There has been a considerable amount of interest in the somewhat bizarre Facebook interaction between Angela Voelkert and her ex-husband David. Andrea created a fake Facebook account in an attempt to get information out of David. Her plan seemed to be working perfectly, until David revealed his plot to kill Angela. After the police became involved, it was revealed that David had known it was Angela all along and was punishing her for her deception, with no intent to harm her. While this is an extreme case, it does draw attention to the growing importance of social media in the Family Law system.
Admissibility of Surreptitious information
It is tempting for many people involved in a divorce, separation or custody battle to try and gather information about their spouse. Hacking into a spouse's e-mail or Facebook account may seem like a good way to obtain valuable information, but this impulse should be resisted. In the case of Rosen v. Rosen, a husband attempted to submit an e-mail which revealed his wife's infidelity to the court that was given to him by the couple's daughter. The court rejected the e-mail as irrelevant and made it clear that such actions were not appreciated by the court.
Tripping on Your Social Media Footprint
While information obtained surreptitiously is not usually admissible, there is a lot of information which individuals put online voluntarily. Social media has become a gold mine for biographical evidence, and has been brought up in countless family disputes. In the case of M. (J.) v. D. (A.) the court gave substantial weight to a father's angry Facebook posts disparaging his ex-wife. Since his child was one of his Facebook friends, the court used this as evidence indicating that he was exposing his child to parental conflict. Social media can ruin an individual's credibility; a business person might claim their company is struggling in court and be found bragging about their success on twitter, or an individual might claim to be unemployed while their Linked In profile states otherwise. Although it's tempting for individuals to air their grievances during a divorce on their favorite chosen social media site, such communications are not private and could be used against them. People should strive, as much as possible, to be consistent. If you try and deceive the court, it's likely that your own social media footprint will reveal your deception.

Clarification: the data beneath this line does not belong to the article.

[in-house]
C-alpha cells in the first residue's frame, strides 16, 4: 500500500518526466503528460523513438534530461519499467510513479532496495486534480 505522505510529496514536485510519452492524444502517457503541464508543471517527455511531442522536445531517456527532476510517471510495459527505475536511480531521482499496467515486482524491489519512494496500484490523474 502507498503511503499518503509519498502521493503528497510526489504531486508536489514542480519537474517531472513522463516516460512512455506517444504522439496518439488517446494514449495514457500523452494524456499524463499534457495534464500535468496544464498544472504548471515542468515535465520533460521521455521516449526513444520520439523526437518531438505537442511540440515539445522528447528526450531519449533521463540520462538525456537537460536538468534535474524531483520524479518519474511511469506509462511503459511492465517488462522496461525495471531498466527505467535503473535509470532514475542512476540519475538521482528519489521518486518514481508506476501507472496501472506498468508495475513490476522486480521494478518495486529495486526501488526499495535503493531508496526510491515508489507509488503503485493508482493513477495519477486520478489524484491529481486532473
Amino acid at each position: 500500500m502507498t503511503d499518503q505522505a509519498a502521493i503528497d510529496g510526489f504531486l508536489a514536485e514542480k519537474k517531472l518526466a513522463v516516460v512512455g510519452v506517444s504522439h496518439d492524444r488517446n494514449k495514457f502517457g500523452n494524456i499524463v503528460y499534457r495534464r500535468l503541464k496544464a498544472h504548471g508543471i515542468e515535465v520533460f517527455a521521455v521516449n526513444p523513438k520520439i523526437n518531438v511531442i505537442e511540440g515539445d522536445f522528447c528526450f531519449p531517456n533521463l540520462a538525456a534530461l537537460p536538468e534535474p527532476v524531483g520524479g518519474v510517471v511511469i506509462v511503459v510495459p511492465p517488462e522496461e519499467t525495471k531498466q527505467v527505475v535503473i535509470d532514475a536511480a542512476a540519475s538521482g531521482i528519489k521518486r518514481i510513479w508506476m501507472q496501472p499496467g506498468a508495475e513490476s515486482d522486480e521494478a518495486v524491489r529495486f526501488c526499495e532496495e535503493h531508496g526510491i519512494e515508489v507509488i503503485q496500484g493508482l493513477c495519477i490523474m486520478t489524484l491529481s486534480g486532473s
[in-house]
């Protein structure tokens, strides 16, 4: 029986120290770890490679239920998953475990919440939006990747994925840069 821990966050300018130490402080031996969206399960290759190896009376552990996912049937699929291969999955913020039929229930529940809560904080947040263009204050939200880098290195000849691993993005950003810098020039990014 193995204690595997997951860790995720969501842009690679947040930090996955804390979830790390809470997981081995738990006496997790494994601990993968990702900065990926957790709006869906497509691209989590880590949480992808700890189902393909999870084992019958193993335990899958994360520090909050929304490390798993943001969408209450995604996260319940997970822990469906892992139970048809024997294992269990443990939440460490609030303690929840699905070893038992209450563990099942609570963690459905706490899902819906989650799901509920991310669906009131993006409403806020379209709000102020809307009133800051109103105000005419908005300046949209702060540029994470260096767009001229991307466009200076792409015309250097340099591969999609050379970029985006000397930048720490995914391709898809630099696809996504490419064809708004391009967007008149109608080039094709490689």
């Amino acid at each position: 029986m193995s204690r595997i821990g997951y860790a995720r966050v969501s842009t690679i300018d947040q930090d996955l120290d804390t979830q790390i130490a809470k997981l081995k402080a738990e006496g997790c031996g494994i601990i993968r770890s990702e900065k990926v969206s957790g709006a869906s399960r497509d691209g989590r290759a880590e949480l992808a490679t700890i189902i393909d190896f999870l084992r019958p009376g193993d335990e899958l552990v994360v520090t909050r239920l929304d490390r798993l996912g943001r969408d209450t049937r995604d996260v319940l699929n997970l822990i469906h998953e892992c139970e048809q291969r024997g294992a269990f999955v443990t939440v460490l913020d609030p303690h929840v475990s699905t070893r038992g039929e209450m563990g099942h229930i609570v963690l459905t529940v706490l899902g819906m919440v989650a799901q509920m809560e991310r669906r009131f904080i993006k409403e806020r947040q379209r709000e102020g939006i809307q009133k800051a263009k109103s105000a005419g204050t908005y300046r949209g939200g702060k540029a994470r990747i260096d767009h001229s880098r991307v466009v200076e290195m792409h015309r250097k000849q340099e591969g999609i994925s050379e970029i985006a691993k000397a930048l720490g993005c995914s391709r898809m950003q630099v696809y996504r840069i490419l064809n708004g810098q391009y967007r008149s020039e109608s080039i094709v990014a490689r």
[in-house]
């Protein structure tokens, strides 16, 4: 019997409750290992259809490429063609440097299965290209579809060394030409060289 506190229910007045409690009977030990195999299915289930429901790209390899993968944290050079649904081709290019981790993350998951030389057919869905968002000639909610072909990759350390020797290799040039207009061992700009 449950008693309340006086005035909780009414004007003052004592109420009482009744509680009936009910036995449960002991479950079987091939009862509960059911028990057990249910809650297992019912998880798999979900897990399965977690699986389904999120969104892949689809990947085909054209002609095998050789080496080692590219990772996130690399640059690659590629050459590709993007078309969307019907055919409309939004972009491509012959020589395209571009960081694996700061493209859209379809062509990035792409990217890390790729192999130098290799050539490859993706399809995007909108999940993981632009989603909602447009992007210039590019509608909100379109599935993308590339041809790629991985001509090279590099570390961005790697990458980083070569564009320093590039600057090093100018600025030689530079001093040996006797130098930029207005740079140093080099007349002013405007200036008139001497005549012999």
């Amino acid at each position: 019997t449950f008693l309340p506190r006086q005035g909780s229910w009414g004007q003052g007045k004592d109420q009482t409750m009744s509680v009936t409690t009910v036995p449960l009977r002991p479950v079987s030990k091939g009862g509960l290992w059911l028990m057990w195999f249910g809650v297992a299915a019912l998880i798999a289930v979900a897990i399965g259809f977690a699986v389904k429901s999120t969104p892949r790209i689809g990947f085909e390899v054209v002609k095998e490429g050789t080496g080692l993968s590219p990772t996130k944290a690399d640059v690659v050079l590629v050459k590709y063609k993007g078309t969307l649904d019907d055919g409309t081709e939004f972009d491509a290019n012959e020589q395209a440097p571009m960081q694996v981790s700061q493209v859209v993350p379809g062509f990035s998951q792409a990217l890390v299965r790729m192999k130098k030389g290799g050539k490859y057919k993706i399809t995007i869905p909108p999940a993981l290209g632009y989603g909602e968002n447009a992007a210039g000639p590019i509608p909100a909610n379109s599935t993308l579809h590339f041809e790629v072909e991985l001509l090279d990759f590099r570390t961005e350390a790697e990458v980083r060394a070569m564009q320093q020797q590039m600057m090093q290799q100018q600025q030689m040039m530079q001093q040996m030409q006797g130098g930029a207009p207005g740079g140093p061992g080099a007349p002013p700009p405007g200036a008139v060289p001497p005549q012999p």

Some Things Never Change
Social media is an issue which the courts in are still trying to grapple with. However, the best thing to do to avoid any problems is simple and completely low-tech, being honest, reasonable and respectful during a family law issue will ensure that there is no dangerous contradictions or damning evidence online. Instead of expending the effort to create fake Facebook profiles or internet sleuthing, individuals would be better served in attempting to reduce the hostility in their divorce, especially if children are involved. One must wonder what might have happened had David stated that he felt bad about his divorce and had fond memories of Andrea. Certainly she would not have called the police and she may have had better feelings toward David which may have resulted in a more favorable settlement for David.